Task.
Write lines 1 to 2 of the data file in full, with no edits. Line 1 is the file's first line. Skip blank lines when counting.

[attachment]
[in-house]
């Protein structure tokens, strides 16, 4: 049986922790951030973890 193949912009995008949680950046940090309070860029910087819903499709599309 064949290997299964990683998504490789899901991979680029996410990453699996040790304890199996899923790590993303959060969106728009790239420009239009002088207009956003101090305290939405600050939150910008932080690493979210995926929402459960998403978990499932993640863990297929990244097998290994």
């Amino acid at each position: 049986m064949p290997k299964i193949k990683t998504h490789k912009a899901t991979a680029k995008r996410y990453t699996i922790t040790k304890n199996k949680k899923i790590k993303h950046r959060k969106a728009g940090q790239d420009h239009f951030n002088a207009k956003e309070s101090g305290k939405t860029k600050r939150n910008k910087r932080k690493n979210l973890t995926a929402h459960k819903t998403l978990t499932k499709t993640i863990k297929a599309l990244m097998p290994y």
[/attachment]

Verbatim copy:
[in-house]
């Protein structure tokens, strides 16, 4: 049986922790951030973890 193949912009995008949680950046940090309070860029910087819903499709599309 064949290997299964990683998504490789899901991979680029996410990453699996040790304890199996899923790590993303959060969106728009790239420009239009002088207009956003101090305290939405600050939150910008932080690493979210995926929402459960998403978990499932993640863990297929990244097998290994």